What can you expect on a dive at Lofoten? Underneath the waters, you’ll find colorful corals that shelter numerous species of starfish, mollusks, crustaceans, and schools of small fish. The sea grass hides schools of cod, flatfish, wolf-fish, and many others. There are also a few shipwrecks you can easily explore nearby. The area is also populated by various seabirds, including cormorants, sea eagles, and puffins. In late winter, orcas visit the area as well.

You can dive at the Lofoten Islands even as a beginner diver. You only need an open-water certification to be able to dive there.

How to get to Lofoten Islands

You have two main options for getting to Lofoten Islands, namely to fly or to ride the ferry. If you choose flying, you can book a flight to Oslo and then a connecting flight from Oslo to Bodø. From Bodø, you can fly either to Leknes or Svolvær, the biggest towns on the islands and ones that have their own airports. If you prefer to travel by ferry, you can ride one bound for either Moskenes or Svolvær at Bodø. Once you’re at the islands, you can easily find a dive center to guide you through diving in Lofoten.

#8 – Santa Barbara Island, California, USA

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Enjoy beautiful sunsets in between dives at Santa Barbara in California

As the smallest of the Channel Islands off the coast of California, Santa Barbara Island may not seem much at first. The island is tiny, treeless, and made of volcanic rock. Look more closely, however, and you’ll find it teeming with colonies of sea lions, seals, and seabirds, many of which are belong to threatened species and endemic only to the Channel Islands.

Underwater, Santa Barbara Island is even more fascinating. The lush kelp forests are feeding grounds for friendly sea lions and seals. Its rocks provide perches and hidey-holes for rockfish, octopus, and many-armed sea-stars. Different types of dolphins and rays often come swimming by in their hunt for food. And if you visit in January, you may be treated to sightings of whales – humpback, gray, and blue.

Santa Barbara Island is considered an intermediate-level dive. Though visibility is excellent most of the time, the island’s isolated location can mean that currents and water conditions can change rapidly.

How to get to Santa Barbara Island

To get to Santa Barbara Island, you can fly to San Diego, Ventura, Long Beach, or Santa Barbara in California and hire a boat to take you to the island. Sailing to the island can take six hours on good weather, so most boats embark at night and arrive at the island at dawn. Another option you can take is to book a multiday trip around the Channel Islands so you can explore Santa Barbara Island fully. A multiday trip will allow you to visit the neighboring islands as well.

#9 – Tenerife, Canary Islands, Spain

loggerhead turtle, Tenerife, Canary Islands, diving, travelblogger
A migrating loggerhead turtle seen at Tenerife.

Tenerife is a tropical paradise. This largest of the Canary Islands, lying just off the coast of Morocco, is blessed with beautiful beaches, lush forests, and year-round warm weather. The marine life in the waters surrounding this island is even richer and more beautiful.

The volcanic nature of the island has led to the creation of interesting rock formations. These rock formations are home to numerous species of crustaceans, including crabs, shrimp, and lobster; mollusks and octopi, turtles, and schools of different species of colorful fish. The waters surrounding the Canary Islands also teem with dolphins, whales, hammerhead sharks, stingrays, devil rays, and barracudas.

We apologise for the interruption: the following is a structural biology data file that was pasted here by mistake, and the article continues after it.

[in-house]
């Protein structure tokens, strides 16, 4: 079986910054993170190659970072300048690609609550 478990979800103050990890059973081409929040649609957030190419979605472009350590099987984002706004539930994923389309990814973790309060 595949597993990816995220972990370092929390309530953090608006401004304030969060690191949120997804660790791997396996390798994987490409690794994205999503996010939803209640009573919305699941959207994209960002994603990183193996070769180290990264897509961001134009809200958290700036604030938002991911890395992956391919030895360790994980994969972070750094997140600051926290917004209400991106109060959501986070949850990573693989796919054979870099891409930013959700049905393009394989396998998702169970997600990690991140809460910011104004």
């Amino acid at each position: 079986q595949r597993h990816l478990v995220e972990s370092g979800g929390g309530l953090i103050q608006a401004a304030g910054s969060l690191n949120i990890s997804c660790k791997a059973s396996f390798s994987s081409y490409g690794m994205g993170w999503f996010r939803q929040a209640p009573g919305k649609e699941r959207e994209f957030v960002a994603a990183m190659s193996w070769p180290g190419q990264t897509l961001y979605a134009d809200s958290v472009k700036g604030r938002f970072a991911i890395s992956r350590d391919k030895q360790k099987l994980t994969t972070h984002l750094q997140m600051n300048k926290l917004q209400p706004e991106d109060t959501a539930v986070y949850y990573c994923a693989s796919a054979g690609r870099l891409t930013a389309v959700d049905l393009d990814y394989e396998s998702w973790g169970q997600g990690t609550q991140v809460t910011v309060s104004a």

You can dive the waters of Tenerife regardless of your diving experience. But to make the most of your Tenerife adventure, it’s recommended that you get a deep-diving certification.

How to get to Tenerife

You can fly to Tenerife’s Reina Sofia Airport from Morocco or any major European city. In Tenerife, you’ll find plenty of dive centers to help and guide you through your adventure or give you the training you need.

#10 – Tubbataha Reef Marine Park, Philippines

Tubbataha, Palawan, diving, travelblogger
Tubbataha is without a doubt one of the most beautiful dive sites in the world.

The Asia-Pacific Coral Triangle is dubbed “the Amazon of the Seas” for its extremely high level of biodiversity and its role in sustaining ocean life all over the world. Protecting this region is a priority for marine conservationists across the globe.

In the center of the Coral Triangle is the Tubbataha Reef Marine Park. Tubbataha is a 97,030-hectare expanse of reefs, uninhabited islands, and open water in the middle of the Philippines’ Sulu Sea. A UNESCO World Heritage Site, Tubbataha is home to no less than 360 coral species, which in turn sustain life for 600 species of fish, as well as dolphins, whales, sharks, rays, some 100 types of birds, and many other marine species. It’s also a breeding ground for green and hawksbill sea turtles.

Diving at the Tubbataha Reef Marine Park requires advanced diving experience. It’s also isolated, located in the middle of Sulu Sea, around 150 kilometers from Puerto Princesa in Palawan. The Philippine government also discourages daytrips to the park, so you’ll have to get on a liveaboard boat to dive there.

How to get to Tubbataha Reef Marine Park

There are two ways to get to Tubbataha Reef. One is to get to Anilao, Batangas from Manila and get on a liveaboard boat bound for the reef. Anilao is a four-hour bus ride from Manila’s Ninoy Aquino International Airport and is a popular diving destination in its own right. The other way is to get on a connecting flight from Manila to Puerto Princesa. From Puerto Princesa, you can book your berth to a Tubbataha-bound liveaboard boat.

The ocean is our world’s final frontier, and what a magical place it is. If it comes your way, don’t miss any opportunity you can to dive and explore this final frontier, especially these ten places listed here.

The ocean is our world’s final frontier, and what a magical place it is. If it comes your way, don’t miss any opportunity you can to dive and explore this final frontier, especially these ten places listed here.

10 Magical Dive Destinations in the World
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10 Magical Dive Destinations in the World
I have been diving for more than twenty years now and will probably not get tired of it. There are some places where the sites down under are just so magical that I recommend you to try diving here.